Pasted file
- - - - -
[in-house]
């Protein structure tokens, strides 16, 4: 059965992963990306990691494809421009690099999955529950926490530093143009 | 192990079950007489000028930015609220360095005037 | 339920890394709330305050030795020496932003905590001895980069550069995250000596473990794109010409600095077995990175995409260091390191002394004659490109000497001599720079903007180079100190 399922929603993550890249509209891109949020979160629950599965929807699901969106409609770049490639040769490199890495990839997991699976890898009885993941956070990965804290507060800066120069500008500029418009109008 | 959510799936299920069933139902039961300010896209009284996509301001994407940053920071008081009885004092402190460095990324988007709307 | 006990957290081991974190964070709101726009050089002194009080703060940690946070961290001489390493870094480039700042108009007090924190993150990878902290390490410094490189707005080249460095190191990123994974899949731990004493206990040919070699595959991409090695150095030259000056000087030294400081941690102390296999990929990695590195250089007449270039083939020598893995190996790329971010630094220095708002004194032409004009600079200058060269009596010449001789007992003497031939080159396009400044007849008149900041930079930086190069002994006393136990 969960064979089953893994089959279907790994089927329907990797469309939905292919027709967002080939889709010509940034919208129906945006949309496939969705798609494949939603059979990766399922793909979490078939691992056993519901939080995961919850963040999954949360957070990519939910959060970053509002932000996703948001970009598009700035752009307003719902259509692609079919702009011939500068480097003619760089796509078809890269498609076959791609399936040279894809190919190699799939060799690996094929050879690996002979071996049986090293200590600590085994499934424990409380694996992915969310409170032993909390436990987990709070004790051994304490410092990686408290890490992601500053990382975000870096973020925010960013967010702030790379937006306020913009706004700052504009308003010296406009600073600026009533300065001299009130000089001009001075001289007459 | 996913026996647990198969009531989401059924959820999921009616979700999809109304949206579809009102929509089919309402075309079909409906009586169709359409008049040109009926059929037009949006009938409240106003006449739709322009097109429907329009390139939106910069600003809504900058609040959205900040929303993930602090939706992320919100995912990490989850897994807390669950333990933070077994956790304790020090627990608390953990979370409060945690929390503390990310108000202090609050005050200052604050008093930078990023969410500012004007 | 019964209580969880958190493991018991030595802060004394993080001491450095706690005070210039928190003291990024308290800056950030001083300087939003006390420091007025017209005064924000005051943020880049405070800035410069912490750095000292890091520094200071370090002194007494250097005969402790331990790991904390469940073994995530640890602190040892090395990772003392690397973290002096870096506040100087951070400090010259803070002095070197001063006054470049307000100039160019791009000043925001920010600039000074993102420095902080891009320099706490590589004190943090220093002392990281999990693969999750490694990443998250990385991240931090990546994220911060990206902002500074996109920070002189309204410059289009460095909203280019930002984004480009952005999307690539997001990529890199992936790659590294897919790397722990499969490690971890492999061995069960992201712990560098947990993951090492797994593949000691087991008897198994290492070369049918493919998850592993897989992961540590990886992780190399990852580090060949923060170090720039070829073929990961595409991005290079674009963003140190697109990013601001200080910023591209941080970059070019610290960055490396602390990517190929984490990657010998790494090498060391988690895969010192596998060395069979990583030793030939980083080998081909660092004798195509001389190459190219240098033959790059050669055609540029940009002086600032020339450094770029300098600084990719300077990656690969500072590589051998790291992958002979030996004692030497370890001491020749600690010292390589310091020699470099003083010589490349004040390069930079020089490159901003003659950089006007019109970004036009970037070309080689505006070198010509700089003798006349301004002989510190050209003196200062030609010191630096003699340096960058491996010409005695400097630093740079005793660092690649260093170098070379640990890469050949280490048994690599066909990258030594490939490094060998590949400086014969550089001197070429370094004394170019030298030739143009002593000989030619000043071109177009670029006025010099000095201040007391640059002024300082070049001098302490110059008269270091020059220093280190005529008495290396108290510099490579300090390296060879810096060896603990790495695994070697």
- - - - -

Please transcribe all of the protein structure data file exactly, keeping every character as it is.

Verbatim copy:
[in-house]
């Protein structure tokens, strides 16, 4: 059965992963990306990691494809421009690099999955529950926490530093143009 | 192990079950007489000028930015609220360095005037 | 339920890394709330305050030795020496932003905590001895980069550069995250000596473990794109010409600095077995990175995409260091390191002394004659490109000497001599720079903007180079100190 399922929603993550890249509209891109949020979160629950599965929807699901969106409609770049490639040769490199890495990839997991699976890898009885993941956070990965804290507060800066120069500008500029418009109008 | 959510799936299920069933139902039961300010896209009284996509301001994407940053920071008081009885004092402190460095990324988007709307 | 006990957290081991974190964070709101726009050089002194009080703060940690946070961290001489390493870094480039700042108009007090924190993150990878902290390490410094490189707005080249460095190191990123994974899949731990004493206990040919070699595959991409090695150095030259000056000087030294400081941690102390296999990929990695590195250089007449270039083939020598893995190996790329971010630094220095708002004194032409004009600079200058060269009596010449001789007992003497031939080159396009400044007849008149900041930079930086190069002994006393136990 969960064979089953893994089959279907790994089927329907990797469309939905292919027709967002080939889709010509940034919208129906945006949309496939969705798609494949939603059979990766399922793909979490078939691992056993519901939080995961919850963040999954949360957070990519939910959060970053509002932000996703948001970009598009700035752009307003719902259509692609079919702009011939500068480097003619760089796509078809890269498609076959791609399936040279894809190919190699799939060799690996094929050879690996002979071996049986090293200590600590085994499934424990409380694996992915969310409170032993909390436990987990709070004790051994304490410092990686408290890490992601500053990382975000870096973020925010960013967010702030790379937006306020913009706004700052504009308003010296406009600073600026009533300065001299009130000089001009001075001289007459 | 996913026996647990198969009531989401059924959820999921009616979700999809109304949206579809009102929509089919309402075309079909409906009586169709359409008049040109009926059929037009949006009938409240106003006449739709322009097109429907329009390139939106910069600003809504900058609040959205900040929303993930602090939706992320919100995912990490989850897994807390669950333990933070077994956790304790020090627990608390953990979370409060945690929390503390990310108000202090609050005050200052604050008093930078990023969410500012004007 | 019964209580969880958190493991018991030595802060004394993080001491450095706690005070210039928190003291990024308290800056950030001083300087939003006390420091007025017209005064924000005051943020880049405070800035410069912490750095000292890091520094200071370090002194007494250097005969402790331990790991904390469940073994995530640890602190040892090395990772003392690397973290002096870096506040100087951070400090010259803070002095070197001063006054470049307000100039160019791009000043925001920010600039000074993102420095902080891009320099706490590589004190943090220093002392990281999990693969999750490694990443998250990385991240931090990546994220911060990206902002500074996109920070002189309204410059289009460095909203280019930002984004480009952005999307690539997001990529890199992936790659590294897919790397722990499969490690971890492999061995069960992201712990560098947990993951090492797994593949000691087991008897198994290492070369049918493919998850592993897989992961540590990886992780190399990852580090060949923060170090720039070829073929990961595409991005290079674009963003140190697109990013601001200080910023591209941080970059070019610290960055490396602390990517190929984490990657010998790494090498060391988690895969010192596998060395069979990583030793030939980083080998081909660092004798195509001389190459190219240098033959790059050669055609540029940009002086600032020339450094770029300098600084990719300077990656690969500072590589051998790291992958002979030996004692030497370890001491020749600690010292390589310091020699470099003083010589490349004040390069930079020089490159901003003659950089006007019109970004036009970037070309080689505006070198010509700089003798006349301004002989510190050209003196200062030609010191630096003699340096960058491996010409005695400097630093740079005793660092690649260093170098070379640990890469050949280490048994690599066909990258030594490939490094060998590949400086014969550089001197070429370094004394170019030298030739143009002593000989030619000043071109177009670029006025010099000095201040007391640059002024300082070049001098302490110059008269270091020059220093280190005529008495290396108290510099490579300090390296060879810096060896603990790495695994070697």